“Don’t know. ”

Sally pointed to the brush in Emily’s hand.

“Oh.”

Their eyes met in the mirror, and smiles turned to laughter.

Thank you

Thank you for reading. I appreciate your feedback. Please share your thoughts.

40 thoughts on “Smile! It’s contagious

  1. Bec

    I love the FF – it’s adorable. I also find the discussion on children lying very interesting! It does make sense that learning the ‘boundaries’ of lying is important for children learning how to navigate through society.

    Liked by 1 person

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    1. Norah Post author

      I’m pleased you enjoyed the flash.
      Attitudes to lying are interesting. I think much of them may have more to do with “do what I say” rather than what I do. It’s always easy to find excuses (reasons) for oneself. Actually it’s interesting, after posting this, how many people have proclaimed they don’t lie then, on reflection, realise they do; but only in certain, forgivable circumstances! 🙂

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  2. katespencer17

    A post that had me smiling, right from the start! I remember Candid Camera. I believe why it worked so wonderfully was that none of the stunts were truly malicious – even the gold fish one that was really a carrot. I remember reading a recent article in the New York Times where they suggested that in the current ‘age of authenticity’, being your ‘authentic self’ at all times may not be good advice; they suggest going for sincerity instead. They aptly pointed out that there were times to be tactful, and times where we need to show confidence even if we felt vulnerable and scared. Refined social graces know when a situation requires the truth or a little white lie.

    Norah, you captured Sally’s innocent guilt beautifully! Great little flash – that had us all smiling at the end. 🙂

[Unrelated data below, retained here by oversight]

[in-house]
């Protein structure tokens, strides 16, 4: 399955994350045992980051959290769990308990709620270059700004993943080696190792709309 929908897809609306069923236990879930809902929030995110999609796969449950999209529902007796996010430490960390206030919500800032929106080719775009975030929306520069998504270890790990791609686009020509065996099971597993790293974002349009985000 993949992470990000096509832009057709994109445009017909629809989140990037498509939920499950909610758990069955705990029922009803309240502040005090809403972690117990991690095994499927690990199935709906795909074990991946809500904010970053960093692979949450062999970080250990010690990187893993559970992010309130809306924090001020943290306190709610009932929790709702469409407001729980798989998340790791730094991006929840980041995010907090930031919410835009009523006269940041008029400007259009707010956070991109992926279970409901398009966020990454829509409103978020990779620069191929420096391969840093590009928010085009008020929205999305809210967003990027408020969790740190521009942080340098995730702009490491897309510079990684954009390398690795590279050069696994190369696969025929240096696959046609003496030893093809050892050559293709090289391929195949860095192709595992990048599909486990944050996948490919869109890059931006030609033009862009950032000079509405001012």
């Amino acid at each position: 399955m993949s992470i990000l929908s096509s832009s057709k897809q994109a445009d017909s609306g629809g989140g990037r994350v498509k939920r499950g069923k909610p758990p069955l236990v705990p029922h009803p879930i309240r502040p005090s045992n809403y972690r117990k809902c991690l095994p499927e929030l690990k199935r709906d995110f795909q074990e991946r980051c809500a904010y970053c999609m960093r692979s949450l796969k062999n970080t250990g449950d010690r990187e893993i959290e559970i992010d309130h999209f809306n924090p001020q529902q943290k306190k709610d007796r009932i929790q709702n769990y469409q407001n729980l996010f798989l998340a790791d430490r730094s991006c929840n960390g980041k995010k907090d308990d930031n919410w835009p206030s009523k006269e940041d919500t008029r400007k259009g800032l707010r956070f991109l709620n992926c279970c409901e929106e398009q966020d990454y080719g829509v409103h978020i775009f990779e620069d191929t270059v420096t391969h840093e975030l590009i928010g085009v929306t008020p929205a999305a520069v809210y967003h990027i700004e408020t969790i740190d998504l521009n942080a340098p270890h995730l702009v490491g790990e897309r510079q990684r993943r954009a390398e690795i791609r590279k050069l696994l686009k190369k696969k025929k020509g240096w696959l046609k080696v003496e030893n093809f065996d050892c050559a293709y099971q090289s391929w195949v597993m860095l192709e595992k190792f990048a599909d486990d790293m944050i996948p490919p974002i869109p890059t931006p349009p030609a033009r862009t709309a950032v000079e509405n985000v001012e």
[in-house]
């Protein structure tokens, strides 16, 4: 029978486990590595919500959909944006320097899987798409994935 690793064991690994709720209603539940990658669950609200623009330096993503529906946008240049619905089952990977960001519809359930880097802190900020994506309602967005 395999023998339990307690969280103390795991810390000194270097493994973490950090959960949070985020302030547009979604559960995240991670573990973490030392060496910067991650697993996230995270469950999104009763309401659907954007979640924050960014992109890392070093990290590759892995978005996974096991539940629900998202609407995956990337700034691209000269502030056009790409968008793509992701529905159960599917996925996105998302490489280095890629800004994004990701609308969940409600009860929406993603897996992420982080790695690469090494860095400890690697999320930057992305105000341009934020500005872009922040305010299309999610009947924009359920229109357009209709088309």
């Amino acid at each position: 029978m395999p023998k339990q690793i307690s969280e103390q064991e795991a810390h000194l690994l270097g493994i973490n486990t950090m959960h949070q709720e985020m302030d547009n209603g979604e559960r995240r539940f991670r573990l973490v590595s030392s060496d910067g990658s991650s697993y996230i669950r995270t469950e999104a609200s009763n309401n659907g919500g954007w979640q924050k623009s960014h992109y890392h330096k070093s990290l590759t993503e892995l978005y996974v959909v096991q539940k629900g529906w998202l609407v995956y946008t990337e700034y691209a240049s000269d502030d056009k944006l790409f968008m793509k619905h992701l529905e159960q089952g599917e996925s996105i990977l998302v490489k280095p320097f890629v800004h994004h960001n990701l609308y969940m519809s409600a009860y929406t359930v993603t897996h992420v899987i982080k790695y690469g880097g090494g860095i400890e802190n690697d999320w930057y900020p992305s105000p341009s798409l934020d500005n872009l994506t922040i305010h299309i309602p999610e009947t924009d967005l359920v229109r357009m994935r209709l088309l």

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    1. Norah Post author

      I’m so pleased the post had you smiling, Kate. It is a wonderful thing to be able to share the smiles around. I think that’s right about Candid Camera. They weren’t malicious.
      I’m not sure that I see the difference between authenticity and sincerity, but I agree that there are times to be tactful, and times to “pretend” to have confidence. Sometimes creating that lie, helps to develop the confidence, so that can be a good thing. So can encouraging others. Refined social graces certainly do require the telling of some “little white lies” at times.
      I’m pleased you enjoyed the flash.
      Thanks for joining in the conversation. 🙂

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  3. Sherri

    Well, your flash certainly brought a smile to my face Norah, and a thousand scenarios flashed through my mind in the reading of it..but I’m not telling, lol 😀 Of course, you know how I was caught with the sweet stealing episode…but enough of that! Fascinating information here. It’s always been of great interest to me that lying is one of the ways those with a lot of ‘street smarts’ get by…certain social skills in other words! Good to know that not all kids who lie from an early age don’t grow up to be pathological liars. What really grabbed me though was this as quoted from the TED talk:

    ‘In fact, deficits in mind-reading and self-control abilities are associated with serious developmental problems, such as ADHD and autism. So if you discover your two-year-old is telling his or her first lie, instead of being alarmed, you should celebrate –“’

    My daughter will be the first to admit that from a very early age, she lied and without compunction, to get what she wanted, thinking that she knew what she had to do to protect herself (and mind control was a huge part of that). I was not aware of this until many years later when she told me, as it was to other children, not so much to adults that she felt the need to lie. She was extremely self-aware from a very young age. Yet, she has Asperger’s as you know. Now this is high functioning on the autisic spectrum but she is the master of self-control because the thought of embarrasing herself or giving herself away in front of others terrifies her – hence her 24/7 anxiety and mental/physical exhaustion as a result of that. And yet…she is one of the most honest people I know. I hope this makes sense. It would seem to contradict what Lee says doesn’t it? I would love to delve further into this, if time allowed…

    As always Norah, you get me thinking way outside the box, and I love it! And of course, I also loved Candid Camera…this clip is funny. So you see, you’ve given me a smile, a laugh and great food for thought…thank you so much! 🙂

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    1. Norah Post author

      Ah, thank you for your lovely comment, Sherri. I’m so pleased you enjoyed the post for its entertainment as well as intellectual value.